Dedicated to the memory of all the men and women of the Bridgnorth area who died during the two World Wars.
Frank Brown was born at Sherbourne in Gloucestershire in 1891. He was the son of James Brown, a gamekeeper, and his wife, Mary Ann. By 1901 the family had moved to the Old Mill House, Glazeley, where James continued to work as a gamekeeper. By 1911 James had retired from gamekeeping and was now landlord of the Halfway House Inn at Eardington. After the war, James lived at the Bandon Arms Hotel, Bridgnorth.
Frank joined Machine Gun Corps. He rose to Lance Sergeant before being commissioned as a second lieutenant in the 4th Squadron of the Machine Gun Corps (Cav). He died at No. 21 C.C.S., France, of bronchitis and pneumonia on 28th September, 1918.
Second Lieutenant Brown was awarded the Victory and British medals.
DEATH OF A LOCAL OFFICER [Bridgnorth Journal, Saturday 19th October, 1918] Mr James Brown, the Halfway House, near Bridgnorth, has received official intimation of the death of his eldest son, Lieut. Frank Brown, which took place in France. Prior to his death he was serving in a machine gun squadron. On September 14th he was admitted to hospital suffering from bronchitis, and, pneumonia supervening, he passed peacefully away on the 28th. His parents have received a most sympathetic letter from the officer commanding the squadron, from which the following is an extract: “I cannot express to you with what regret I write on behalf of the officers and men of this Squadron to offer you my deepest sympathy for the death of your son. I fear it must be a fearful shock to you, coming to you so suddenly and unexpectedly, as it was to all of us. He suffered no pain at any time, and had no knowledge himself that he was so ill. He was buried yesterday in the military cemetery at Gezaincourt, near Doullens. I took over the command of this Squadron las May, shortly after your son arrived, and I can honestly say I could not have wished for a nicer or better officer – he was always so keen and good at all his work, and most popular with all the officers and men. He is, I can assure you, a very great loss to this Squadron.” Much sympathy is felt in the neighbourhood for the parents, as the war has hit them hard. At Byzantin-le-Grand, in 1916, their two younger sons were severely wounded.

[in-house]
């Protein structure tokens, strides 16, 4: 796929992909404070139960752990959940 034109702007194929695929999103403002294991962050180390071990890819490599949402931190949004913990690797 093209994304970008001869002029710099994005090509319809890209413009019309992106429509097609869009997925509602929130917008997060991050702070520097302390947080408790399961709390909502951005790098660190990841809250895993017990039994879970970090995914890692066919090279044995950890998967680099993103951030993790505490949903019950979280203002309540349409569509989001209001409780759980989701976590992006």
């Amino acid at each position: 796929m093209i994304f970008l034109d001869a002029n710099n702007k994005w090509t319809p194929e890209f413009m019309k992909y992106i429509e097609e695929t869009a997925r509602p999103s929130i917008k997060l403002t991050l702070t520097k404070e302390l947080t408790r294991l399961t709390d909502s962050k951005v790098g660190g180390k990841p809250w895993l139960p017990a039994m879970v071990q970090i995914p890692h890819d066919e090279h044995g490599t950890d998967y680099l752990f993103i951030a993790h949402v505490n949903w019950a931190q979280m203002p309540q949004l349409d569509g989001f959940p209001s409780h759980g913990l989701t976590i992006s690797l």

This memorial has mostly been compiled from official sources. It would be good to be able to expand it with more personal material - memories, stories, photos, etc. If you have any suitable material or any corrections please contact Greg. For news of updates follow @BridgnorthHeros on Twitter.